Tuesday, April 8, 2008

DNA Supercoiling as a Pattern for Understanding Psycho-social Twistedness

The review here of twistedness in DNA provides a technical basis for the discussion in the main paper (Engaging with Questions of Higher Order: cognitive vigilance required for higher degrees of twistedness, 2004).

The insights in the main paper regarding "twistedness" reflect an intuitive understanding of complexity which calls for deeper insight to understand how twistedness works and why it may be vitally important in some psycho-social processes -- as well as being highly problematic in others. Part of the difficulty in approaching this matter is that "twistedness" is in most cases used unthinkingly as a pejorative term to characterize a pattern which is felt to inhibit right-thinking and clarity. The argument here is that, given its importance at every scale in nature, from the organization of nebula to the organization of the human cell, there is a case for distinguishing various forms of twistedness and understanding their function. This could be especially valuable to reconciling apparently irreconcilable understandings in society.

The merit of focusing on the nature and function of twisting in DNA is that it provides a rich natural template. It offers a sense of the degree of complexity that it may be required to master in order to comprehend how twistedness "works" in practice. It might also be argued that, as a process active in every human body and inherent to human life, humans may well have some kind of profound intuitive understanding of how it works and the "rightness" of such working. Some of the very explicit dynamics of this process may also offer patterns for understanding how the inhibiting effects of "twistedness" may be addressed when they are perceived to be a constraint on human development.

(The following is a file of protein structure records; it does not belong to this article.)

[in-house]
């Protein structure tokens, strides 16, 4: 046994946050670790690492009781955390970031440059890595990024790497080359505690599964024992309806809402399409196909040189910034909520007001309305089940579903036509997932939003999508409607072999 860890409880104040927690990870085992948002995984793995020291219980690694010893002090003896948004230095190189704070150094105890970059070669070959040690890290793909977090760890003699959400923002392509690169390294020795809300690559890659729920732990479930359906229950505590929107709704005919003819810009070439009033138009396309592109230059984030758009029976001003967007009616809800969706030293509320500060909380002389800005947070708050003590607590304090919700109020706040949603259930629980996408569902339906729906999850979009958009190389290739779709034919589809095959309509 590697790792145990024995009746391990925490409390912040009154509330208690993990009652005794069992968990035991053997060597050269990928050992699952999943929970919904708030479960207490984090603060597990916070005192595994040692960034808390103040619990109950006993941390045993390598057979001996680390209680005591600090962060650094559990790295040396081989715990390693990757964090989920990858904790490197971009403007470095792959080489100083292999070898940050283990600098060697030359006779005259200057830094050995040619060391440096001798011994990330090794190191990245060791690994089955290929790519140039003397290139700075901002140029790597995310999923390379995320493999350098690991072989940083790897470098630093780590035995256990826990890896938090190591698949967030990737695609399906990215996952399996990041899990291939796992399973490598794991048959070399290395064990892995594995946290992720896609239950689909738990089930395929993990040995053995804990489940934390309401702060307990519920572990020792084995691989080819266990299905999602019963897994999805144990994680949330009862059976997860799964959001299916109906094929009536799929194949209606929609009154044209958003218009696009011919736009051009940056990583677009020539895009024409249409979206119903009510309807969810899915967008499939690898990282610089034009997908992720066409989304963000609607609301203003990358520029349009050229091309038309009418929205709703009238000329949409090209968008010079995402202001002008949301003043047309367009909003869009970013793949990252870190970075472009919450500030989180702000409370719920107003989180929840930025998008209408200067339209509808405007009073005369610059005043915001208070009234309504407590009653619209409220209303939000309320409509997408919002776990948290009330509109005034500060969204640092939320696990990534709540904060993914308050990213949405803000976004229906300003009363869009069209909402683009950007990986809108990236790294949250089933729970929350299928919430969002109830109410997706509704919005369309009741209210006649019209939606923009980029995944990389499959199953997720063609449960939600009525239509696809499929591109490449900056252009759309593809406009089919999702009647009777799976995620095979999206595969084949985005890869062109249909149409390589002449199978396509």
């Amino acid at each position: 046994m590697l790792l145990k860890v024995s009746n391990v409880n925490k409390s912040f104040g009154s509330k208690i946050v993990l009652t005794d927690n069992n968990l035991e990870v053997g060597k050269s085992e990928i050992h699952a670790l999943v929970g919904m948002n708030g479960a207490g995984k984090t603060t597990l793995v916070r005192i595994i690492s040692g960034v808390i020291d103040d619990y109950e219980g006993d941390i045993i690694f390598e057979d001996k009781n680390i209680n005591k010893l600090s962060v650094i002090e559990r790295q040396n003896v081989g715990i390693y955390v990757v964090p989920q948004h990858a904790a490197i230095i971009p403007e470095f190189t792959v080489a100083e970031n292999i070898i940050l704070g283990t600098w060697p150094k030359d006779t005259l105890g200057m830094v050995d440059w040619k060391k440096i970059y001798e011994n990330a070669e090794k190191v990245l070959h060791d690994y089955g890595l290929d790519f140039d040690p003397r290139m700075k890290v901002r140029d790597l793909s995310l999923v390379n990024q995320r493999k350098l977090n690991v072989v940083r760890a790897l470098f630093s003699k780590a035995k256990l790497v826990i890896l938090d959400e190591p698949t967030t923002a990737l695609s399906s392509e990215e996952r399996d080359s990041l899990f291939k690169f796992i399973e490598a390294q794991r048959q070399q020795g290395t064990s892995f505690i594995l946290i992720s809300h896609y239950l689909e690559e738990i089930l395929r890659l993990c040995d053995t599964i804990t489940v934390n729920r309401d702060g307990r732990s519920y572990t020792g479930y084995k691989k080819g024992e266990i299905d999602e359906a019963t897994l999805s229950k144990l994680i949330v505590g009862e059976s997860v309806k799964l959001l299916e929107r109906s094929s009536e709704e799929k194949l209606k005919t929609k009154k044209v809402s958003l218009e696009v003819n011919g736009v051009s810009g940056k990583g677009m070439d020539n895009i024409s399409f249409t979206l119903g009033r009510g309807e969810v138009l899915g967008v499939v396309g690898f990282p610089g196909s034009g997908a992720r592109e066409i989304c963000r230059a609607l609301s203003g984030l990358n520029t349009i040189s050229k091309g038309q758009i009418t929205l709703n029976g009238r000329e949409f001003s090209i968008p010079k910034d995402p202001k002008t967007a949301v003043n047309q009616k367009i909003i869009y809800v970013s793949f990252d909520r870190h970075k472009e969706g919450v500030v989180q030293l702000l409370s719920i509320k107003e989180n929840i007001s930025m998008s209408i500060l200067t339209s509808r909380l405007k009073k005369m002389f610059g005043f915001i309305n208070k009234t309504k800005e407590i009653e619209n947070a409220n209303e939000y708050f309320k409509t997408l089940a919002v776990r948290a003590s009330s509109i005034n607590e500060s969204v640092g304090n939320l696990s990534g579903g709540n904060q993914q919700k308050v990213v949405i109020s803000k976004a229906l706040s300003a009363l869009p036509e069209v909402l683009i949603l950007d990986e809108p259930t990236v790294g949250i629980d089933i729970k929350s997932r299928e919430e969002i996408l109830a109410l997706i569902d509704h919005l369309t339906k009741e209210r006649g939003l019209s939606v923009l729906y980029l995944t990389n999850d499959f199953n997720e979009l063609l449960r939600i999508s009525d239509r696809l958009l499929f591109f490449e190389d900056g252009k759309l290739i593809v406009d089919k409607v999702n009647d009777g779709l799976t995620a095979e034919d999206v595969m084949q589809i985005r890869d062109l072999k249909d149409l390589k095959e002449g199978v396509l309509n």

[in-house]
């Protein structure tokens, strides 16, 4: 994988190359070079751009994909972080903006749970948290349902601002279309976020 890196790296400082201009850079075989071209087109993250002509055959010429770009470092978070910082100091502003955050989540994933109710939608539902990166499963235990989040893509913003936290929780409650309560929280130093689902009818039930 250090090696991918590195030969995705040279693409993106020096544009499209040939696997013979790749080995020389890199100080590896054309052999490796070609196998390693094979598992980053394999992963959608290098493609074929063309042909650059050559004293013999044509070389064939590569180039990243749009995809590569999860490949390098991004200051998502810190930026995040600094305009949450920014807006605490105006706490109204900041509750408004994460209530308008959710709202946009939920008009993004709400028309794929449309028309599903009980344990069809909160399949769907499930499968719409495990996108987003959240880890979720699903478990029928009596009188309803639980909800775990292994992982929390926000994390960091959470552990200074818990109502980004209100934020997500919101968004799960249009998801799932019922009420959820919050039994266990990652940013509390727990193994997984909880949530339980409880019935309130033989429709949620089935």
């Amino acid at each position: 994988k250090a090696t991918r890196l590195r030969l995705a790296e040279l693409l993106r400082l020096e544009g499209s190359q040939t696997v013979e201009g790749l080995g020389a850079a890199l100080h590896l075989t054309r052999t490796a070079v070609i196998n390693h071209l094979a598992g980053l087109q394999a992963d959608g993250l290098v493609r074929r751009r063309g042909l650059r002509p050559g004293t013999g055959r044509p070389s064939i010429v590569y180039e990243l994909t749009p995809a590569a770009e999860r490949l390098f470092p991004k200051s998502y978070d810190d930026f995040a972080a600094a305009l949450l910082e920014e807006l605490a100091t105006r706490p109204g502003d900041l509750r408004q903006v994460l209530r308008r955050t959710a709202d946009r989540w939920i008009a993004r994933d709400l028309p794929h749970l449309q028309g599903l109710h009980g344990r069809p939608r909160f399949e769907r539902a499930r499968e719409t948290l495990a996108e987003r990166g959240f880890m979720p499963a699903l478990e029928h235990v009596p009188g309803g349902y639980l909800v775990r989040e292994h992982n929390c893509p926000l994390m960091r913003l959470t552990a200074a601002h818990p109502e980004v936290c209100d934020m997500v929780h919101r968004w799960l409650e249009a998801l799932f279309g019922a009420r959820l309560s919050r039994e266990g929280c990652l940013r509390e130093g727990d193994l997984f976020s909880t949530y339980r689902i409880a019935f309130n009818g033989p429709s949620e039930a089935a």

Understanding of how DNA works has been much enriched by concepts from topology -- as a branch of mathematics that deals with structural properties that are unchanged by deformations such as stretching and bending. This use of mathematics is especially important because there is no experimental way to observe the dynamics of enzymatic action directly, notably with respect to knotting and coiling of DNA (see De Witt Sumners. Lifting the Curtain: Using Topology to Probe the Hidden Action of Enzymes, 1995; Xiaoyan R. Bao, et al. Behavior of Complex Knots in Single DNA Molecules, 2003).

http://www.laetusinpraesens.org/docs00s/dnahelix.php are very long and thin. There is over a metre of DNA in every human cell in a space of some 0.0006 centimetres diametre. If DNA were constrained to be linear it would not fit into a cell. It must therefore fold many times to fit within the confines of a cell. The DNA is composed of 10** base pairs. This density of packing results in tangles and knots in the DNA that are essential to enable the cell to divide (involving transcription and replication).


No comments: